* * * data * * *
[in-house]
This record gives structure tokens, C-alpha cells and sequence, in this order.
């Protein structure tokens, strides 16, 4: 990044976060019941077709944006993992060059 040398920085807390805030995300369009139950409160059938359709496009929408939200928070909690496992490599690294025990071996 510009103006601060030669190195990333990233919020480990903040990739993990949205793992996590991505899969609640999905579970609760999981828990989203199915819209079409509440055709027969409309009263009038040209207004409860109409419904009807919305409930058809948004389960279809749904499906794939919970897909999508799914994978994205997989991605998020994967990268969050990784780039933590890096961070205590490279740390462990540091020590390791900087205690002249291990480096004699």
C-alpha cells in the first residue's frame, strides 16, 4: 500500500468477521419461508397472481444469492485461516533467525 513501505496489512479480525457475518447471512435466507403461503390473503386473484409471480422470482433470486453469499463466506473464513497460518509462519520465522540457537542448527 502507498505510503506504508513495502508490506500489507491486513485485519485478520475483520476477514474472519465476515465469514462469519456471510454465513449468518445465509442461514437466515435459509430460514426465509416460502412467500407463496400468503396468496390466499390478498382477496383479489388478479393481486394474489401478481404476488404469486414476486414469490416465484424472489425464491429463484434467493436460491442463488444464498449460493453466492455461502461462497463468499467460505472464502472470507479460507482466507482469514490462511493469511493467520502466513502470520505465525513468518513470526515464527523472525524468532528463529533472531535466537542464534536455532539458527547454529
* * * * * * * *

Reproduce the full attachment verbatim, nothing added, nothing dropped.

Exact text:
[in-house]
This record gives structure tokens, C-alpha cells and sequence, in this order.
């Protein structure tokens, strides 16, 4: 990044976060019941077709944006993992060059 040398920085807390805030995300369009139950409160059938359709496009929408939200928070909690496992490599690294025990071996 510009103006601060030669190195990333990233919020480990903040990739993990949205793992996590991505899969609640999905579970609760999981828990989203199915819209079409509440055709027969409309009263009038040209207004409860109409419904009807919305409930058809948004389960279809749904499906794939919970897909999508799914994978994205997989991605998020994967990268969050990784780039933590890096961070205590490279740390462990540091020590390791900087205690002249291990480096004699």
C-alpha cells in the first residue's frame, strides 16, 4: 500500500468477521419461508397472481444469492485461516533467525 513501505496489512479480525457475518447471512435466507403461503390473503386473484409471480422470482433470486453469499463466506473464513497460518509462519520465522540457537542448527 502507498505510503506504508513495502508490506500489507491486513485485519485478520475483520476477514474472519465476515465469514462469519456471510454465513449468518445465509442461514437466515435459509430460514426465509416460502412467500407463496400468503396468496390466499390478498382477496383479489388478479393481486394474489401478481404476488404469486414476486414469490416465484424472489425464491429463484434467493436460491442463488444464498449460493453466492455461502461462497463468499467460505472464502472470507479460507482466507482469514490462511493469511493467520502466513502470520505465525513468518513470526515464527523472525524468532528463529533472531535466537542464534536455532539458527547454529